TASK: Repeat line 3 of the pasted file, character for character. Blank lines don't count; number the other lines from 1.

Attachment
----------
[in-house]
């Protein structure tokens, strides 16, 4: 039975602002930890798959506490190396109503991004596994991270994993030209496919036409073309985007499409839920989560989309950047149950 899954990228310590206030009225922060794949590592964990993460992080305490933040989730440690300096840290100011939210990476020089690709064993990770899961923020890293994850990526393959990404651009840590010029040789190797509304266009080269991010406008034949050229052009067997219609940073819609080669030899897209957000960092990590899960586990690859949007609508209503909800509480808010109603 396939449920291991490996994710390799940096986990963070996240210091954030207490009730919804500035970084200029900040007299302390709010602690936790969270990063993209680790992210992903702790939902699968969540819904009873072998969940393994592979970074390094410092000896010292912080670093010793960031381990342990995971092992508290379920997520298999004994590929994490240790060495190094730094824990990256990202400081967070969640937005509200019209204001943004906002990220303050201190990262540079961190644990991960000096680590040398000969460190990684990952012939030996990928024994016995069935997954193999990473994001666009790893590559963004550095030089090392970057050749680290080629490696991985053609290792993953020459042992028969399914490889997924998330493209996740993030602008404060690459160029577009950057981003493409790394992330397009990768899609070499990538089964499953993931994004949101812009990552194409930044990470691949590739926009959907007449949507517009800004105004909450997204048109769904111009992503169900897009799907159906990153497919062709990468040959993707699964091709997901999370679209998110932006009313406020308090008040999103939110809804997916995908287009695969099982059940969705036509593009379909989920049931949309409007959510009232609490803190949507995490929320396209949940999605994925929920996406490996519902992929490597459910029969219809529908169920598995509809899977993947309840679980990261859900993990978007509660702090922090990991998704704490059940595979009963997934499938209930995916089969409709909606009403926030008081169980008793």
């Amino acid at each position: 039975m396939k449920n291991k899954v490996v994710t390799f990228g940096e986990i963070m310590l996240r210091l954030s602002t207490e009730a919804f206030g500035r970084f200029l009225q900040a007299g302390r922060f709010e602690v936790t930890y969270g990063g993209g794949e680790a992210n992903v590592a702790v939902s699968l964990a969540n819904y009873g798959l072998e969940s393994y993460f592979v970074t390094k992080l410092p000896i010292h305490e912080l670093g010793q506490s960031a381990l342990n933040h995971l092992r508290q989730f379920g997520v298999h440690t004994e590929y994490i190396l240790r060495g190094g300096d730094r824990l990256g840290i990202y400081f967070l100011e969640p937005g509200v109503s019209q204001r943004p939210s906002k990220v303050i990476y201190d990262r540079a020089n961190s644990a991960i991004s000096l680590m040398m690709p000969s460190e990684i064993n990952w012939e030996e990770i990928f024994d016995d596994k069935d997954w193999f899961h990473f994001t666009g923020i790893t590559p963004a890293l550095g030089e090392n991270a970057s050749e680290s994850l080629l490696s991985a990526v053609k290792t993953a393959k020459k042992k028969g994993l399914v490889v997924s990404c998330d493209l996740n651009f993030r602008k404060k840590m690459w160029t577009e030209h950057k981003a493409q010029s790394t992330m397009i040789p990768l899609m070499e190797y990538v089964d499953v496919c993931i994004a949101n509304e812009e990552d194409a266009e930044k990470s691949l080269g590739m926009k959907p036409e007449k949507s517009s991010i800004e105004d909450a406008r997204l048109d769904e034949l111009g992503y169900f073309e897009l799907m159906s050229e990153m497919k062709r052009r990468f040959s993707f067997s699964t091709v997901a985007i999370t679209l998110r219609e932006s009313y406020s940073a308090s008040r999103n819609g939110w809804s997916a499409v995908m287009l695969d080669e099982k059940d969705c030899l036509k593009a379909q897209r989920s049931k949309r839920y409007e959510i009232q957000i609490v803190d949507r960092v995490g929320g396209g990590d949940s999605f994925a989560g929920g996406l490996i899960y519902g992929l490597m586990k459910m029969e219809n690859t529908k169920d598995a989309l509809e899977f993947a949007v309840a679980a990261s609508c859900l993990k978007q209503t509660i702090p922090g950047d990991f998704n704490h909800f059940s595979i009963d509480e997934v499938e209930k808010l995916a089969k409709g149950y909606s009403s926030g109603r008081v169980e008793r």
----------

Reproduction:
């Amino acid at each position: 039975m396939k449920n291991k899954v490996v994710t390799f990228g940096e986990i963070m310590l996240r210091l954030s602002t207490e009730a919804f206030g500035r970084f200029l009225q900040a007299g302390r922060f709010e602690v936790t930890y969270g990063g993209g794949e680790a992210n992903v590592a702790v939902s699968l964990a969540n819904y009873g798959l072998e969940s393994y993460f592979v970074t390094k992080l410092p000896i010292h305490e912080l670093g010793q506490s960031a381990l342990n933040h995971l092992r508290q989730f379920g997520v298999h440690t004994e590929y994490i190396l240790r060495g190094g300096d730094r824990l990256g840290i990202y400081f967070l100011e969640p937005g509200v109503s019209q204001r943004p939210s906002k990220v303050i990476y201190d990262r540079a020089n961190s644990a991960i991004s000096l680590m040398m690709p000969s460190e990684i064993n990952w012939e030996e990770i990928f024994d016995d596994k069935d997954w193999f899961h990473f994001t666009g923020i790893t590559p963004a890293l550095g030089e090392n991270a970057s050749e680290s994850l080629l490696s991985a990526v053609k290792t993953a393959k020459k042992k028969g994993l399914v490889v997924s990404c998330d493209l996740n651009f993030r602008k404060k840590m690459w160029t577009e030209h950057k981003a493409q010029s790394t992330m397009i040789p990768l899609m070499e190797y990538v089964d499953v496919c993931i994004a949101n509304e812009e990552d194409a266009e930044k990470s691949l080269g590739m926009k959907p036409e007449k949507s517009s991010i800004e105004d909450a406008r997204l048109d769904e034949l111009g992503y169900f073309e897009l799907m159906s050229e990153m497919k062709r052009r990468f040959s993707f067997s699964t091709v997901a985007i999370t679209l998110r219609e932006s009313y406020s940073a308090s008040r999103n819609g939110w809804s997916a499409v995908m287009l695969d080669e099982k059940d969705c030899l036509k593009a379909q897209r989920s049931k949309r839920y409007e959510i009232q957000i609490v803190d949507r960092v995490g929320g396209g990590d949940s999605f994925a989560g929920g996406l490996i899960y519902g992929l490597m586990k459910m029969e219809n690859t529908k169920d598995a989309l509809e899977f993947a949007v309840a679980a990261s609508c859900l993990k978007q209503t509660i702090p922090g950047d990991f998704n704490h909800f059940s595979i009963d509480e997934v499938e209930k808010l995916a089969k409709g149950y909606s009403s926030g109603r008081v169980e008793r």